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Effects During Pregnancy

We expect that the course of Zika virus disease in pregnant women is similar to that in the general population. No evidence exists to suggest that pregnant women are more susceptible or experience more severe disease during pregnancy. It is not known if pregnant women are more susceptible to Guillain-Barré syndrome.

Microcephaly and Other Birth Defects

We know that Zika virus infection during pregnancy is a cause of congenital microcephaly and other severe brain abnormalities. Zika virus has also been linked to other problems in pregnancies and among fetuses and infants infected before birth, such as miscarriage, stillbirth, and other birth defects.

A distinct pattern of birth defects, called congenital Zika syndrome, has emerged among fetuses and infants of women infected with Zika during pregnancy. In addition to cognitive, sensory, and motor disabilities that are shared with other birth defects, congenital Zika syndrome is associated with five types of birth defects that are either not seen or occur rarely with other infections (e.g., cytomegalovirus or rubella) during pregnancy:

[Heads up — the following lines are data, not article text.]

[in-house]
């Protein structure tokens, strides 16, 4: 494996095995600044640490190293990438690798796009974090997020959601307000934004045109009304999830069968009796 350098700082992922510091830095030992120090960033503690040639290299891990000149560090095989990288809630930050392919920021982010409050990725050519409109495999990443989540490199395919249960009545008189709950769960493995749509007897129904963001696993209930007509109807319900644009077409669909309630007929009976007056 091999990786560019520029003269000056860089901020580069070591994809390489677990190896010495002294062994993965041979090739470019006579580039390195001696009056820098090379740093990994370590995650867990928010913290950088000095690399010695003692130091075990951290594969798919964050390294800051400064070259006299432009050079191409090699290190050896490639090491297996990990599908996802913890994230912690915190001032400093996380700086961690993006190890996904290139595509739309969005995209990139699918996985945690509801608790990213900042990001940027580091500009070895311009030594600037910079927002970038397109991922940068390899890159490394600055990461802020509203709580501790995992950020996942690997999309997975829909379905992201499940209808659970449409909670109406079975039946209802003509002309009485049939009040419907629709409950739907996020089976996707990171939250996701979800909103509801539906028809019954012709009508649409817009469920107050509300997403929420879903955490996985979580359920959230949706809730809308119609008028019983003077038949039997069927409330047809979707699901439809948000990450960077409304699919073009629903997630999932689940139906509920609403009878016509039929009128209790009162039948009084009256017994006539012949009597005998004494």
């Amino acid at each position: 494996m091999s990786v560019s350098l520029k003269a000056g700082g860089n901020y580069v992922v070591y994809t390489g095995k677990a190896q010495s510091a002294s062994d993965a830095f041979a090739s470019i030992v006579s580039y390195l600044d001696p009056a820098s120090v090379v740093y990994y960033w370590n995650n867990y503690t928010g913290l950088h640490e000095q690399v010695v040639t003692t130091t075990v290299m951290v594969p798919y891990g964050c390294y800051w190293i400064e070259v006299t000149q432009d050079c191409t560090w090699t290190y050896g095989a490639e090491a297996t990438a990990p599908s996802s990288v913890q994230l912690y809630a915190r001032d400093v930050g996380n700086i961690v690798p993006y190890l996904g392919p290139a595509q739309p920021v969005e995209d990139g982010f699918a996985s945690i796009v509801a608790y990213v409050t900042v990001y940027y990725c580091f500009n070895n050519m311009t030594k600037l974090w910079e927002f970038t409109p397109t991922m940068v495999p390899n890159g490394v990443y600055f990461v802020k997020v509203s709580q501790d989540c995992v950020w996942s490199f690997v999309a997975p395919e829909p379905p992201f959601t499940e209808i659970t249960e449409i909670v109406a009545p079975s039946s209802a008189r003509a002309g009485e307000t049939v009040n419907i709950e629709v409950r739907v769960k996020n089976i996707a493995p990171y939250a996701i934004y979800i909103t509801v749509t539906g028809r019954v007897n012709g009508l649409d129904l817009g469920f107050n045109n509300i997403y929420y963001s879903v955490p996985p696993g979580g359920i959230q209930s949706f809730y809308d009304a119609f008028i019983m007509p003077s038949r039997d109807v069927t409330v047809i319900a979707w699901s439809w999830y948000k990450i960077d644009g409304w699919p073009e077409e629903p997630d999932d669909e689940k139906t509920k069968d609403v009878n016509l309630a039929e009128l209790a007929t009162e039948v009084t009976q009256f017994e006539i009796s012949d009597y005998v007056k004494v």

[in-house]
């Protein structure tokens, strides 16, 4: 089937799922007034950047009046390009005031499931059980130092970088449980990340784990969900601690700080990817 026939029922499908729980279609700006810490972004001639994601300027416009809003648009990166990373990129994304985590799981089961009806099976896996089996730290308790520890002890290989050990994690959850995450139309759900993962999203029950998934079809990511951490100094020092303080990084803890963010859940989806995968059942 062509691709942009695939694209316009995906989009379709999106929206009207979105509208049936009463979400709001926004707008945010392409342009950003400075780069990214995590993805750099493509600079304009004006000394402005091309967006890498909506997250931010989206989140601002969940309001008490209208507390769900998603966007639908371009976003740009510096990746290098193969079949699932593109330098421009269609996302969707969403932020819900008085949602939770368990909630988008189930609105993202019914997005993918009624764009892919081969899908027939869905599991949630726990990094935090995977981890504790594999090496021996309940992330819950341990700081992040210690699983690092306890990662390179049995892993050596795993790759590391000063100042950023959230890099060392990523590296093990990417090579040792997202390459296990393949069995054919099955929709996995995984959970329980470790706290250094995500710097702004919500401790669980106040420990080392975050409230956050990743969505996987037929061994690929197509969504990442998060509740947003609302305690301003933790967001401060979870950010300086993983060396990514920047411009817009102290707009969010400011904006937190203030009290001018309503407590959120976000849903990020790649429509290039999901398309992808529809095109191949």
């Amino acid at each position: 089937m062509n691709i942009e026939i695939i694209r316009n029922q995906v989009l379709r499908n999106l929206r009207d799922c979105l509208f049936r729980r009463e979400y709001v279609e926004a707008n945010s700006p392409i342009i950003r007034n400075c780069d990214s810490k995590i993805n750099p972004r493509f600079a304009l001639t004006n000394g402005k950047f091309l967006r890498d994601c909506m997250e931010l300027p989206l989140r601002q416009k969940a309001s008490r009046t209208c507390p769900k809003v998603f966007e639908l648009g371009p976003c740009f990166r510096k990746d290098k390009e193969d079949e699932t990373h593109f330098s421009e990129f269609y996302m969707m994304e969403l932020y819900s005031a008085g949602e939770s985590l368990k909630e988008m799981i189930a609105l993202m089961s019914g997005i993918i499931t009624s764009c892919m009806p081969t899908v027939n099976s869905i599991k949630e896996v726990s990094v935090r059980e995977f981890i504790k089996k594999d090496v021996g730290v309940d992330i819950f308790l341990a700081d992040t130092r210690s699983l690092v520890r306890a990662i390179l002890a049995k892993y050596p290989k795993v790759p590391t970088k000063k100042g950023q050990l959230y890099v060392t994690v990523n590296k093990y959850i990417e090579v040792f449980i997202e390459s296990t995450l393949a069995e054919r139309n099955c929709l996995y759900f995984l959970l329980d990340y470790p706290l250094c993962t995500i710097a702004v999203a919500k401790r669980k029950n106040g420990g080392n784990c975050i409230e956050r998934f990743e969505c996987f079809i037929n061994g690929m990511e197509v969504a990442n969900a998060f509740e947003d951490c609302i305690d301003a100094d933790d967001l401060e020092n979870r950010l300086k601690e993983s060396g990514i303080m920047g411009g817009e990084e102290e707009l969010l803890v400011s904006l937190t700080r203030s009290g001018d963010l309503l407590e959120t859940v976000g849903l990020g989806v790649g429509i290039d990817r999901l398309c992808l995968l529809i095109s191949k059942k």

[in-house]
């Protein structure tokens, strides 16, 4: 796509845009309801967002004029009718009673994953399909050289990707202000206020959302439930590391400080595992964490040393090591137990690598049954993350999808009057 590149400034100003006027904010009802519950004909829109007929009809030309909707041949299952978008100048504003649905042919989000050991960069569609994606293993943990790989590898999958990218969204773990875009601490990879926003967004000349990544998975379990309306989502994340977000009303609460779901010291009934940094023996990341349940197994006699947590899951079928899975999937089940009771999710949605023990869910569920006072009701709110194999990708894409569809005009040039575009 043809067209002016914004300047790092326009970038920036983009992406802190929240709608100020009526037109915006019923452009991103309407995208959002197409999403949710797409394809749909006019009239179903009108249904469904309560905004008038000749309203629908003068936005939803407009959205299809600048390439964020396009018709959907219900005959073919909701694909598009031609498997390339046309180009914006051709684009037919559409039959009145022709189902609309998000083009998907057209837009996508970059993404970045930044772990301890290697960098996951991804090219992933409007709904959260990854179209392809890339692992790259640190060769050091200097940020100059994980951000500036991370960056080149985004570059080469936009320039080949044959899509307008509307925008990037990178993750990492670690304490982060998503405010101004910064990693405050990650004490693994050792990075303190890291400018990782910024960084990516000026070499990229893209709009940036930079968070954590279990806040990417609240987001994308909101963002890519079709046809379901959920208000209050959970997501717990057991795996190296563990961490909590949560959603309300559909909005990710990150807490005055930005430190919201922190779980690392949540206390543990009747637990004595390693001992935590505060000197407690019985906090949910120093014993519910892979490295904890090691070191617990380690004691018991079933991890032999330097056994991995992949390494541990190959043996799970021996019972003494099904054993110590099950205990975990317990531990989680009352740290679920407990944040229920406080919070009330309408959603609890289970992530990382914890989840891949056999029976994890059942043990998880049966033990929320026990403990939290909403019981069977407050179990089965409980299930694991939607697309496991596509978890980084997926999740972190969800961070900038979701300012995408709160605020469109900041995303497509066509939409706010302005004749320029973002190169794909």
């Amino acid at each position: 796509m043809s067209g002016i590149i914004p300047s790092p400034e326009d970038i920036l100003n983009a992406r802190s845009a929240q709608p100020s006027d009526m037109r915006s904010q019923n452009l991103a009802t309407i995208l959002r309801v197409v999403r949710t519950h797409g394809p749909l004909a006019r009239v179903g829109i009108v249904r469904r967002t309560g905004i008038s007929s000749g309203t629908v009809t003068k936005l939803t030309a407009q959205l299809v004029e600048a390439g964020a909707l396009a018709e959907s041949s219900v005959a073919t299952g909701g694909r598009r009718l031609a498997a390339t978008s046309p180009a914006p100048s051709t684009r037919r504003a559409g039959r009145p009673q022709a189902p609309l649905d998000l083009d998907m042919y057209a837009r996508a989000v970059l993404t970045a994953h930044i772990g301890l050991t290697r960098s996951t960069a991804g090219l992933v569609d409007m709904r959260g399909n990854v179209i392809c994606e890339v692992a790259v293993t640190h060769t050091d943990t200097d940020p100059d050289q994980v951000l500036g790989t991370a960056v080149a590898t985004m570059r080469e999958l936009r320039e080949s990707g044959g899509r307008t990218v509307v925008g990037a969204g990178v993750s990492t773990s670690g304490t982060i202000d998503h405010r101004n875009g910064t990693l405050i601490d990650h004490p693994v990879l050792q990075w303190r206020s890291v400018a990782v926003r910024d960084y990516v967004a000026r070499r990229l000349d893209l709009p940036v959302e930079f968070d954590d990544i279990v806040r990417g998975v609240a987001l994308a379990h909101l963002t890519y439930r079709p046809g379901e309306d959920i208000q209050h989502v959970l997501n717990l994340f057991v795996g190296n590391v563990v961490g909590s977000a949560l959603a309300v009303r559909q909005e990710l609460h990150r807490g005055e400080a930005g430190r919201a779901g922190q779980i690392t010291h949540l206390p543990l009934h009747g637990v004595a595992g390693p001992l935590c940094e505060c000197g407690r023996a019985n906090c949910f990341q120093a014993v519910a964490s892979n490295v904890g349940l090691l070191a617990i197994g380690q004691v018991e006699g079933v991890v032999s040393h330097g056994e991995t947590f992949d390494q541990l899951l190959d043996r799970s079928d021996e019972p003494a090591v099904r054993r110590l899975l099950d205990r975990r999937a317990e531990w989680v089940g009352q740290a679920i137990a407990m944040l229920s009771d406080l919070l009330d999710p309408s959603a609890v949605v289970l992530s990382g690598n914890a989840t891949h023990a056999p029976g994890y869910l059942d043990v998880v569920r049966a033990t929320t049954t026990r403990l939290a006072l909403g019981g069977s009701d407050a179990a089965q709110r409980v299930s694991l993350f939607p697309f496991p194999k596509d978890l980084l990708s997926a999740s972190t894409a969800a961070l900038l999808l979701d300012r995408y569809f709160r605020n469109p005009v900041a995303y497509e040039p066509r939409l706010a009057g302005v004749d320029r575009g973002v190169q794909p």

• Severe microcephaly resulting in a partially collapsed skull
  • Decreased brain tissue with brain damage (as indicated by a specific pattern of calcium deposits)
  • Damage to the back of the eye with a specific pattern of scarring and increased pigment
  • Limited range of joint motion, such as clubfoot
  • Too much muscle tone restricting body movement soon after birth

Researchers are collecting data to better understand the extent to which Zika virus affects mothers and their children. Studies are underway to investigate the full spectrum of outcomes of Zika virus infection during pregnancy, including the role of other factors (e.g., prior or concurrent infections, nutrition, and environment).

Periconceptional Infection

There is limited information available about the risk of periconceptional Zika virus infection (defined as infection during 8 weeks before conception or 6 weeks before last menstrual period). Early case reports suggest there may be adverse outcomes associated with Zika virus infection in early pregnancy, including pregnancy loss and severe microcephaly. Information from other viral infections (e.g., cytomegalovirus) occurring around the time of conception indicate there are associations between periconceptional infections and adverse outcomes, although timing of infection and conception in these cases was often unknown.

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